Light could be the hottest topic in indoor farming: plants require light for autotrophic nutrition, and fully-indoor spaces lack it. The rise of LED lighting for crop growth has been exponential in the last five years, following not just the expanding interest in light for unlit indoor spaces but also as a replacement for more historical, heavy-duty supplementary lighting sources. LEDs offer the ability to control the light environment (or spectrum) to a far greater extent than has previously been possible.

One exciting challenge with LEDs revolves around the aim to blueprint the lighting requirements for different crops. Getting the light right for increased crop productivity or quality indoors requires innovation and experimentation — for instance, an appropriate mix and intensity of, say, red and blue light will be different for tomatoes versus capsicums. Similarly, ensuring that higher-value herbs that are grown indoors maintain aromatic or taste compositions that meet (or exceed) consumer expectations will require careful tuning of the light environment.

Urban co-location

The win-win for agriculture in general is that the pressure to innovate for fully-indoor farming will very likely lead to new knowledge or IP, which could be exploited in the future for all manner of farming. From the development of soilless plant production techniques to advances in energy efficiency and automation, not only must indoor farming deliver food that meets a premium price point, but also practitioners must maximise crop yields per unit area of production space — aims that sit at the very heart of agriculture challenges and opportunities this century. Given the current economics of establishing and maintaining a fully-indoor space, this maximisation of quality and yield is arguably vital for indoor farming to grow.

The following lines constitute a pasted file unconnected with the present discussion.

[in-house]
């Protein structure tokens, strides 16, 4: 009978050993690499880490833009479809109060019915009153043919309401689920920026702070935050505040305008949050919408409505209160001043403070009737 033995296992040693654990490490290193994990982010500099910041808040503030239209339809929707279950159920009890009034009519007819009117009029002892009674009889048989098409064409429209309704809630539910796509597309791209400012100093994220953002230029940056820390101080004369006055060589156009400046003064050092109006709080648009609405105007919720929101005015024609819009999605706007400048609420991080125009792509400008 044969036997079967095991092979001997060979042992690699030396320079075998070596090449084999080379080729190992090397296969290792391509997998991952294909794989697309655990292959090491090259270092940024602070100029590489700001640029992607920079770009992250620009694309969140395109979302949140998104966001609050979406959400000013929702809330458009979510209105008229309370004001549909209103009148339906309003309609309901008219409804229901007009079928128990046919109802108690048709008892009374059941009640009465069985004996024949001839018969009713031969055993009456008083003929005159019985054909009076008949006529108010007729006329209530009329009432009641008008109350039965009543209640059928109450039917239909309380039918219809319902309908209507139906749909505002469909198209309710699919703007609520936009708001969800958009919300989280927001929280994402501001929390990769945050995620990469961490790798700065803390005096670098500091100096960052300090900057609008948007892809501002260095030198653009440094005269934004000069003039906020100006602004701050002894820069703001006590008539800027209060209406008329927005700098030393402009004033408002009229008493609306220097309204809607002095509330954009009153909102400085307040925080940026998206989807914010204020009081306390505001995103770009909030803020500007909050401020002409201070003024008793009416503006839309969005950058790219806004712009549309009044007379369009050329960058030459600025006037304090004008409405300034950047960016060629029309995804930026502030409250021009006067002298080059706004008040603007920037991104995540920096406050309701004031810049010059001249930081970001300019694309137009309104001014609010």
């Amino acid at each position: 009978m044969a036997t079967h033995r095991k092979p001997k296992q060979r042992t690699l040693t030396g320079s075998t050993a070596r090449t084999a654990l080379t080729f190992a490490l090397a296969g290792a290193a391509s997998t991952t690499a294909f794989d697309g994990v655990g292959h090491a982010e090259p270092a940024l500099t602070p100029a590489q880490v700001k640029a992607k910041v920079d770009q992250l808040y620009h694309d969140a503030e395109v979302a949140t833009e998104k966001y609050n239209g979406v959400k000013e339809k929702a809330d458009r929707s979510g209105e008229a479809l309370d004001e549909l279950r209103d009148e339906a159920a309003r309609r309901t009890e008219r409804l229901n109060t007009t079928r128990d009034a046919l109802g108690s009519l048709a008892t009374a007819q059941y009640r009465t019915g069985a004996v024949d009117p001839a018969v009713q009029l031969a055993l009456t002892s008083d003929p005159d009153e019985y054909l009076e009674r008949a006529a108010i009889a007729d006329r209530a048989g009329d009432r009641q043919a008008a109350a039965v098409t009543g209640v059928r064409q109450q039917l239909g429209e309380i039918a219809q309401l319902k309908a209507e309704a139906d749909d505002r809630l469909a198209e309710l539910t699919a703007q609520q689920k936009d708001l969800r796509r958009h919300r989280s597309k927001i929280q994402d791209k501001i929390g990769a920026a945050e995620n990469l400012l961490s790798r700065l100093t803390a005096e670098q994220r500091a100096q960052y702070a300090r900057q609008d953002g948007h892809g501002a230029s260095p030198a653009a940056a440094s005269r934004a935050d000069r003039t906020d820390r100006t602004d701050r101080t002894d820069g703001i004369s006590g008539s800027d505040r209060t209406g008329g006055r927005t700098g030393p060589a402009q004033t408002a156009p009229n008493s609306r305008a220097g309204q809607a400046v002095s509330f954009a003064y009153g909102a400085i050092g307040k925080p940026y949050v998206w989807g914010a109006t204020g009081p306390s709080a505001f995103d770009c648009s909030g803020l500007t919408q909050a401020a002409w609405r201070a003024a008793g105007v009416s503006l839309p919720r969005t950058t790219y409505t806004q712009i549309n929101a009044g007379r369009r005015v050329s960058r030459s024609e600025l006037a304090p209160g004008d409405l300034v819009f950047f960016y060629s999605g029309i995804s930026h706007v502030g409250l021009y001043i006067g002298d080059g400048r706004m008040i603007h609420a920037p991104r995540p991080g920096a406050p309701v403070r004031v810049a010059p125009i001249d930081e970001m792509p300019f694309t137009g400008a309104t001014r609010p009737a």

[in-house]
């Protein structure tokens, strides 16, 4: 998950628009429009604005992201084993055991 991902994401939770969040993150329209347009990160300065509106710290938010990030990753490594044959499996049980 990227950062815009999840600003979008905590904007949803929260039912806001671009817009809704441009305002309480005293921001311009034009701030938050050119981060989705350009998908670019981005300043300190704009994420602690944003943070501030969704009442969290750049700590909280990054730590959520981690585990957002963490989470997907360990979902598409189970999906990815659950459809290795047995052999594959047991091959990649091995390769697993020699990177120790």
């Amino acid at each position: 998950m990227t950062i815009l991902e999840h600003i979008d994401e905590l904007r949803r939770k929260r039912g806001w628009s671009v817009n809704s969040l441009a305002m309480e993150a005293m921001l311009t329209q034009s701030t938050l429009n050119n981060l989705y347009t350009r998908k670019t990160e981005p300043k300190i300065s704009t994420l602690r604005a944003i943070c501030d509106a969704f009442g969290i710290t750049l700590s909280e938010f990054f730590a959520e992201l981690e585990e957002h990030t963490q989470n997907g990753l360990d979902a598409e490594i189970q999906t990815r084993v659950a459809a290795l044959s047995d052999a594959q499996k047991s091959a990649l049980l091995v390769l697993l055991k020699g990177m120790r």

The US has been one of the most active parts of the world (as well as Asia) in nurturing fully-indoor farming projects. At present, however, the scale of full-indoor (vertical) farming operations is still a very small proportion of all farming space by volume. The types of crops which currently sit within a feasibility range for vertical farming also have certain limits at present. For example, shorter-rotation, higher‑value products such as herbs or baby greens are particularly amenable to vertical farming, whereas row/field crops such as corn or soy are largely untouched to date, although some micro-pasture full-indoor container systems have been developed for grasses. However, there have been few limits to date regarding the innovation endeavours of indoor farming entrepreneurs: for example, the farming of vaccines for the pharmaceutical industry. We are likely sitting at the narrow end of the funnel right now, with greater innovation leaps yet to come.